Current Reviews


End League #1

Posted: Saturday, February 2, 2008
By: Bryant Frattalone

Rick Remender
Mat Broome (p), Sean Parsons (i)
Dark Horse Comics
Plot: In what could be the end of the world the last of earth's heroes struggle just to eat.

Commentary: When I first started reading this book I thought to myself, "Oh no, not another series knocking off every established super-hero available and trying to pawn it off as something new and innovative." But then I kept reading. Sure, Remender draws the inspiration for his not so merry band of heroes from other more established recognizable characters from all over comicdom but the similiarity ends there. Remender uses the established super hero icons for a template only and then springboards down. That's right, there is an ever so slight leap in the beginning of the story, but it's a false hope and a false optimism and we are drawn into the depths of despair with the narrator and protagonist of the tale, Astonishman. Remender's view of superpowers is indeed pessimistic and The End League asks the question, "What would happen if people really gained super powers?" Would they be the altruistic paragons of hope that popular culture has made them out to be or would the majority succumb to baser human instincts and abuse and misuse their amazing powers? His answer is that for the most part humanity would not benefit itself but oppress and destroy itself in greater ways.

Indeed, even the most well-meaning of heroes, which Astonishman is, would ultimately cause destruction even unintentionally. Remender even does a riff on the classic image and notion of Superman moving the planet and reversing the effects of an earlier failure as played out in the finale to Richard Donner's Superman: The Motion Picture with Christopher Reeve. There Superman pushes his powers to their limits to reverse time and right the many wrongs inflicted on the planet by Lex Luthor's machinations. The result is a happy ending. Here Astonishman pushes his powers to their limit to right the Earth's axis due to an explosion he inadvertently created (killing 3 billion people) and instead of helping things it makes them that much the worse, spawning a greater irradiated and super powered populace. The majority of these newly powered individuals turn to selfishness and evil bringing more death and darkness to a fast plummeting humanity.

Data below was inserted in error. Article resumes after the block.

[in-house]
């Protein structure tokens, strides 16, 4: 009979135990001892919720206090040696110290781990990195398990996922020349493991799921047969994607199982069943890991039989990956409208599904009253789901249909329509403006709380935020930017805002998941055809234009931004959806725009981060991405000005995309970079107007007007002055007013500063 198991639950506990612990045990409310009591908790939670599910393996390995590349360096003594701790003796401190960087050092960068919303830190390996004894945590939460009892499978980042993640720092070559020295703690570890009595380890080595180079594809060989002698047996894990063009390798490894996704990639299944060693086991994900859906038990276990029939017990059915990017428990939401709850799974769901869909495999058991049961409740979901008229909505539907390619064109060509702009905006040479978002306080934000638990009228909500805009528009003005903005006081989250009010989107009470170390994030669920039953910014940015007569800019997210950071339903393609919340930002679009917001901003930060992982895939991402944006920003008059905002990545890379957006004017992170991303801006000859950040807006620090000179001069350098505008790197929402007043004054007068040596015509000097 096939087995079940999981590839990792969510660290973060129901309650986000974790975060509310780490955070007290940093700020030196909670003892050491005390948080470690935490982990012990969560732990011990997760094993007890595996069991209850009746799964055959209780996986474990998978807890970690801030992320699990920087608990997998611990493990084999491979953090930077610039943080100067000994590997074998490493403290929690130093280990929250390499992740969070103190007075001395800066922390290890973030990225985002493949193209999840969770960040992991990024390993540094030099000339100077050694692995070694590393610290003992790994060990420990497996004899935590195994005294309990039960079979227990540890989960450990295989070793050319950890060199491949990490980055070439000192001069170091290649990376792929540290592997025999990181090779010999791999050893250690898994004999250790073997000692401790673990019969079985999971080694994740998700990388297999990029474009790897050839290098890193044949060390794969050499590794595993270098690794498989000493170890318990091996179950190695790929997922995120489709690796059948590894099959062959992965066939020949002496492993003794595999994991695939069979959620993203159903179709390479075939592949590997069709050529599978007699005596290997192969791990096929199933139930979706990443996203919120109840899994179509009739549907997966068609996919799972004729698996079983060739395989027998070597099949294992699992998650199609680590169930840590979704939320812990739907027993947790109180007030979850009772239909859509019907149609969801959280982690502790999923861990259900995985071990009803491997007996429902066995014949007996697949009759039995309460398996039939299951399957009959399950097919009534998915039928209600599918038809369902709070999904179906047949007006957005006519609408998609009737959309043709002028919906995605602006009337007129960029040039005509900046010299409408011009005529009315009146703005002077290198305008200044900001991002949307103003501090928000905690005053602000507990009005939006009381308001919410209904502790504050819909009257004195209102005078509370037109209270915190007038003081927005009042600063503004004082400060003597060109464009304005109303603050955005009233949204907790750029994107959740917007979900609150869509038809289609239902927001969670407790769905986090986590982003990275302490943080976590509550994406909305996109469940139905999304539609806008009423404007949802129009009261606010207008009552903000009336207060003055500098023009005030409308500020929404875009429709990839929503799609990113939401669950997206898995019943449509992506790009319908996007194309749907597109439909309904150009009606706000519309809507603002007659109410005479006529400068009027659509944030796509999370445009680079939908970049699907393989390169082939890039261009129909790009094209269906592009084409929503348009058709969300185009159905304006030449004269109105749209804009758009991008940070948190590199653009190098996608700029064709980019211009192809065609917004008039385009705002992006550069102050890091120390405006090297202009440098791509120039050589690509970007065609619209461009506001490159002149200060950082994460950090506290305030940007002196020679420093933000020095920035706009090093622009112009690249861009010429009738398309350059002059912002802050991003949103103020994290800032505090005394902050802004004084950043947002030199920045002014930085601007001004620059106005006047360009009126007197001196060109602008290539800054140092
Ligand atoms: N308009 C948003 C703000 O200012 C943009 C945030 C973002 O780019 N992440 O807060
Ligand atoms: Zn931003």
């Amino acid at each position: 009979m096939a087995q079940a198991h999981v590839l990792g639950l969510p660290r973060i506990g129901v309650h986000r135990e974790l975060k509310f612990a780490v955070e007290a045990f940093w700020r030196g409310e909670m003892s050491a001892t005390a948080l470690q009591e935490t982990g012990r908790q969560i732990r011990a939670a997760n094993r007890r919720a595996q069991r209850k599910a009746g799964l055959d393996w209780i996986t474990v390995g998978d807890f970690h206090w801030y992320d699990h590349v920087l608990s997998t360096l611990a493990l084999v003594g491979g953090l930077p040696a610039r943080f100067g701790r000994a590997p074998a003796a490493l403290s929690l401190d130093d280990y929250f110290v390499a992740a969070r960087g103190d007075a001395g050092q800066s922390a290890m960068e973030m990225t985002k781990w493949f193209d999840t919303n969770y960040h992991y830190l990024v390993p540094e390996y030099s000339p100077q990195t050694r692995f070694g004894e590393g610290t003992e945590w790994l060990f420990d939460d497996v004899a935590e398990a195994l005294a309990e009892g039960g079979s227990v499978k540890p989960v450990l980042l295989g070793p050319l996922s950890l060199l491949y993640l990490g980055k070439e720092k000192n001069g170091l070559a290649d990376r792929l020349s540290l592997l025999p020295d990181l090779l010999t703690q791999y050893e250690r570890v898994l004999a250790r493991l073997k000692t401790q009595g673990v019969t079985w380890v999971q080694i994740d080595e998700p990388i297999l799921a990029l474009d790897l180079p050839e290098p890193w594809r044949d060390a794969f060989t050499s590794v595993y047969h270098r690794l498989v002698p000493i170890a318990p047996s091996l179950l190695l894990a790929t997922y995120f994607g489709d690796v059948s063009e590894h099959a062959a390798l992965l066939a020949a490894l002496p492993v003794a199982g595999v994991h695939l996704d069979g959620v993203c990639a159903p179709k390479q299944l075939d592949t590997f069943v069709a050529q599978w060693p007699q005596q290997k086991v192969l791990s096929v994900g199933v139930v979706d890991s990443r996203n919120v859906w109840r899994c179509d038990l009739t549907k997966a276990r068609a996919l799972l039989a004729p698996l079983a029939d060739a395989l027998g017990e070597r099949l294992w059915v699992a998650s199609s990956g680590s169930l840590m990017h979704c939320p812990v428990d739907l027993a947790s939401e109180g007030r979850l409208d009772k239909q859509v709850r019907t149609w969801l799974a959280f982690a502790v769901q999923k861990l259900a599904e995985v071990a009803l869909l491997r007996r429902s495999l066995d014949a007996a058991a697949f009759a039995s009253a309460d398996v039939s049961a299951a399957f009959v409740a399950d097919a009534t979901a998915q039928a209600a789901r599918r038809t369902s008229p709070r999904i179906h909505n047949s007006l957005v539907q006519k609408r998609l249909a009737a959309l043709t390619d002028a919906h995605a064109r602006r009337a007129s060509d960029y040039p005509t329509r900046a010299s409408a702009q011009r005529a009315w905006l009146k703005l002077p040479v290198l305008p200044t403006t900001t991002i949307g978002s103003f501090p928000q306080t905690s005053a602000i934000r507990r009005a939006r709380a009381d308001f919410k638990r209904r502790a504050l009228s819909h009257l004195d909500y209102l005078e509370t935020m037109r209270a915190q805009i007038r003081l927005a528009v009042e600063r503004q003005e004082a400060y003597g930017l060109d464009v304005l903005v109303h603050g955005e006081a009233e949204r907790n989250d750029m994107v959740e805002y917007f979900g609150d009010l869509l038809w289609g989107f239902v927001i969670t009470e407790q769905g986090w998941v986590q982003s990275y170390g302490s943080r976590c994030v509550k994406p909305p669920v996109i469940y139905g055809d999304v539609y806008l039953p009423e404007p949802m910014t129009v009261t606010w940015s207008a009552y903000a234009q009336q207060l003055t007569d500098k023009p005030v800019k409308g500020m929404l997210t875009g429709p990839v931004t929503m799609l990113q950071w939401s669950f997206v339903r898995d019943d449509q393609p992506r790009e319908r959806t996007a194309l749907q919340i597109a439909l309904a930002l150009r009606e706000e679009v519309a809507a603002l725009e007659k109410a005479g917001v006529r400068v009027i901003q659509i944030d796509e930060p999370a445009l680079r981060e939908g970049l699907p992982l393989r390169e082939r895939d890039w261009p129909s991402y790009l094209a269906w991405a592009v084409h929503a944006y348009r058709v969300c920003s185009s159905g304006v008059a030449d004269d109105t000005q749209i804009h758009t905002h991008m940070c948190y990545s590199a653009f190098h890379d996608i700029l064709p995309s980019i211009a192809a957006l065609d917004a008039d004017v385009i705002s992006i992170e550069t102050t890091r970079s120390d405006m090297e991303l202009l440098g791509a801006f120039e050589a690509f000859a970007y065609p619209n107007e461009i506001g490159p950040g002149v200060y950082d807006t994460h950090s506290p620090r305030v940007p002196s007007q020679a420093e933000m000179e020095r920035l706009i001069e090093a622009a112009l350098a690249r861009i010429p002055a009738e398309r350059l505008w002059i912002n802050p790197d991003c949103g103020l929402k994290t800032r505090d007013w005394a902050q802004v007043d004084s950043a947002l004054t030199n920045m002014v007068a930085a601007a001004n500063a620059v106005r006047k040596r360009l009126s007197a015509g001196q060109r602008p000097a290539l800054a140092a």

So, in Remender's worldview, super powers are a curse and not a blessing with the ability to play God the most dangerous and despairing of games. What's left for a rag tag group of ex-super heroes to do in a world overrun and controlled by villainy? Sadly, it is only to survive. The mission of this End League is not to right the wrongs of the world or bring in a new era of hope to humanity but simply to live to fight another day. In a Mad Max-like future the prize is food, not gasoline, and Astonishman and his crew of End Leaguers goes to desperate ends just to get another meal. I thought it odd that with a supposedly super-powered populace there seemed to be so many mystical and mythological members of the team. In retrospect this makes sense for Astonishman to do as the great majority of the superhero populace can't be trusted. He's sought out otherworldly super forces as allies. As a matter of fact, a sub plot is the search for his long time friend and ally Thor and his magical hammer Mjolnir. Yes, since Thor is an unlicensed myth, another version of the character appears in this series. He does show up, just not where and how he was expected to. So Remender has started with an interesting if gloomy premise. In the end I can really take this or leave it. If I got a free copy of issue #2, I would read it, but Iím not sure if I'd spend the money on it. Broome's artwork is serviceable showing the fall from grace of both the heroes and the planet to go along with the themes in Remender's script.

Final Word: If you are into skewed versions of your favorite Marvel and DC heroes and like your comics doomy and gloomy, this is a book for you.

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